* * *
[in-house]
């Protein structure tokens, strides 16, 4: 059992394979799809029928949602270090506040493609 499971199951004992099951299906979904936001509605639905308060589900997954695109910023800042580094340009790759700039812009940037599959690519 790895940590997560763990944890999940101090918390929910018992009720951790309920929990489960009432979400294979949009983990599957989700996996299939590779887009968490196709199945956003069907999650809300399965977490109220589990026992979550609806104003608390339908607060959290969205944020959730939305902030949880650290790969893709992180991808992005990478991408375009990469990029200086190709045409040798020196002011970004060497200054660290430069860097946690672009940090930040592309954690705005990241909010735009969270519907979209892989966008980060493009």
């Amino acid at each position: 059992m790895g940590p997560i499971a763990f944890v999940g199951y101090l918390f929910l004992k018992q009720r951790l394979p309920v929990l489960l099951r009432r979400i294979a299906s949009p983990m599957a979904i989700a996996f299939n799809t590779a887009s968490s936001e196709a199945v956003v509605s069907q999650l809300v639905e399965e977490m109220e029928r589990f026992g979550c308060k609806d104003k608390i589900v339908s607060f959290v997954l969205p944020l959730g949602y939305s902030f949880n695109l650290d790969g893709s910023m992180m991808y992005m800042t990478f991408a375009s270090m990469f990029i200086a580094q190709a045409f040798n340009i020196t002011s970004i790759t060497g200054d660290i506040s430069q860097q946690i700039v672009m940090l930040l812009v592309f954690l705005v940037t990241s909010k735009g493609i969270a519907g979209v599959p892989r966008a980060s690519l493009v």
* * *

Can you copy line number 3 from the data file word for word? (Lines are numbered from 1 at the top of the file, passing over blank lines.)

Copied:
């Amino acid at each position: 059992m790895g940590p997560i499971a763990f944890v999940g199951y101090l918390f929910l004992k018992q009720r951790l394979p309920v929990l489960l099951r009432r979400i294979a299906s949009p983990m599957a979904i989700a996996f299939n799809t590779a887009s968490s936001e196709a199945v956003v509605s069907q999650l809300v639905e399965e977490m109220e029928r589990f026992g979550c308060k609806d104003k608390i589900v339908s607060f959290v997954l969205p944020l959730g949602y939305s902030f949880n695109l650290d790969g893709s910023m992180m991808y992005m800042t990478f991408a375009s270090m990469f990029i200086a580094q190709a045409f040798n340009i020196t002011s970004i790759t060497g200054d660290i506040s430069q860097q946690i700039v672009m940090l930040l812009v592309f954690l705005v940037t990241s909010k735009g493609i969270a519907g979209v599959p892989r966008a980060s690519l493009v």